There is one inevitable truth about starting and growing a business.
You need money.
That's why entrepreneurs spend much of their time looking for investors, and why venture capitalists have assumed an increasingly influential role in business. According to the accounting firm Ernst & Young, the amount of money venture capitalists invested in companies rose from $24.5 billion in 2009 to $72.3 billion in 2015. Separate surveys by the Center for Venture Research at the University of New Hampshire found angel investments in the U.S. rose from $17.6 billion to $24 billion over roughly the same period. Angel investments serve as the initial funding for many start-ups.
With the occasional blip, those totals are likely to continue rising as venture capitalists and other investment groups look for the next Apple or Facebook.
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Below you'll find a summary of different stages of funding a business. They start with pre-seed capital and extend to later-stage capital infusions that enable firms to make the final push before they become publicly traded companies.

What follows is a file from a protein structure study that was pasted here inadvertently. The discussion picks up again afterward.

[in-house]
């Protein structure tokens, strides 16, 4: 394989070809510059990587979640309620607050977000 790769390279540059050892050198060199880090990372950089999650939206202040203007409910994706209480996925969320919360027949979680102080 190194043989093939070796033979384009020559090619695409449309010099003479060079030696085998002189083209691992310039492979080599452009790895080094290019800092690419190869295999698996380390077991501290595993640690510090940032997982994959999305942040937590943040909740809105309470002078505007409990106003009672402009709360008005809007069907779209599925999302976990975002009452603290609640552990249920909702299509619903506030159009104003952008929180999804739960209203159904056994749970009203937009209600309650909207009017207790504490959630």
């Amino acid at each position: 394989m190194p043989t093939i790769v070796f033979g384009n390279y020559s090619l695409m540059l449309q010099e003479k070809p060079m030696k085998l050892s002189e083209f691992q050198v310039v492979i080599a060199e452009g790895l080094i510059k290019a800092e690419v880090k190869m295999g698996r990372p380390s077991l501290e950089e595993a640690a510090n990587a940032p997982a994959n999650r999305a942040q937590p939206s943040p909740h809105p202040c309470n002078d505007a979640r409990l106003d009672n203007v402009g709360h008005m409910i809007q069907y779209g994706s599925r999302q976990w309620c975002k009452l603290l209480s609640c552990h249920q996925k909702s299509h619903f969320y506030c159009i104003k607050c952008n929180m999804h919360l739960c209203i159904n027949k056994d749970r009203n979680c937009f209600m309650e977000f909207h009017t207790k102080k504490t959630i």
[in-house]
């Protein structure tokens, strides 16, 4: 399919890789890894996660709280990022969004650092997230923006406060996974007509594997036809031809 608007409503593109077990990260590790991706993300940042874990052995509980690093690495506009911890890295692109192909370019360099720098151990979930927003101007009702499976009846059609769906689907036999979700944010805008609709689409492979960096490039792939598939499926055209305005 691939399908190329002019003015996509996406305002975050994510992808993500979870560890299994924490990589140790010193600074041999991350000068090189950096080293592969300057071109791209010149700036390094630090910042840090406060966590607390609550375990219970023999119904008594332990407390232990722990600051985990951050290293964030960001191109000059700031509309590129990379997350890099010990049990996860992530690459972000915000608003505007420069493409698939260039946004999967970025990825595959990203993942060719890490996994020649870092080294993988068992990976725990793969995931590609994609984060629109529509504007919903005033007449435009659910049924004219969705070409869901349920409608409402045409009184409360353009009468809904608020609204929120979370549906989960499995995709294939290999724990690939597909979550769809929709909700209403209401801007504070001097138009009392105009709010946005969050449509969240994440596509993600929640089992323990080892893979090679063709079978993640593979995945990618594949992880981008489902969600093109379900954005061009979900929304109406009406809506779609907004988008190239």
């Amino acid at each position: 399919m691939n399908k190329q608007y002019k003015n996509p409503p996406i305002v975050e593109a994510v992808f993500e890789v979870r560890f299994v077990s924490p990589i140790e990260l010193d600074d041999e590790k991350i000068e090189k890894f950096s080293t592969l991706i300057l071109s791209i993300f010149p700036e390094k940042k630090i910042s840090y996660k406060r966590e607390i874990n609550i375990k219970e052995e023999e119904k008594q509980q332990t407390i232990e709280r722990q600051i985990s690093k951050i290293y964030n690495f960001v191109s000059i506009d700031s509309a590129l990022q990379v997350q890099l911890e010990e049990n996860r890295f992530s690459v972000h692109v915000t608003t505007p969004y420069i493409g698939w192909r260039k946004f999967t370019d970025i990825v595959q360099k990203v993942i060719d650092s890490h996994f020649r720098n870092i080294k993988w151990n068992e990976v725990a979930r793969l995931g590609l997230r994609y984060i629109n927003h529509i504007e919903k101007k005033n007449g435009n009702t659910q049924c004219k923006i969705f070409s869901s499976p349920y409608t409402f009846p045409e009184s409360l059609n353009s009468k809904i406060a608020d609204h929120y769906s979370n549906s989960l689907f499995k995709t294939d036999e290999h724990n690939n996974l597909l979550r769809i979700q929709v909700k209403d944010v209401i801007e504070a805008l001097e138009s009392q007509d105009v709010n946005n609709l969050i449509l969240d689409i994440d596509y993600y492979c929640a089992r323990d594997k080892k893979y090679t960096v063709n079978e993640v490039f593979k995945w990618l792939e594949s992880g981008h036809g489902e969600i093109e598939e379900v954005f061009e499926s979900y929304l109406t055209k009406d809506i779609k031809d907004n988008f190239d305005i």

1. Pre-Seed Capital Stage
Typically, pre-seed capital may be provided by family and friends who know and want to support the entrepreneur.
Since very little is known about the product at this high-risk stage, pre-seed investors tend to fund smart, unique ideas. These are not the only resources available to entrepreneurs at this initial stage. So-called seed accelerators offer services such as mentorship, office spaces and programs that help entrepreneurs refine pitches to investors.
Top U.S. accelerators in 2015 include Y Combinator, Angel Pad, Mucker Lab and Tech Stars.
A full 95% of entrepreneurs surveyed in 2014 said that the pre-seed programs they attended were worth the equity stake they gave up. However, some observers of entrepreneurship argue that looking for excessive funding at this stage may kill credibility with bigger investors in the near future, making funding difficult at later stages.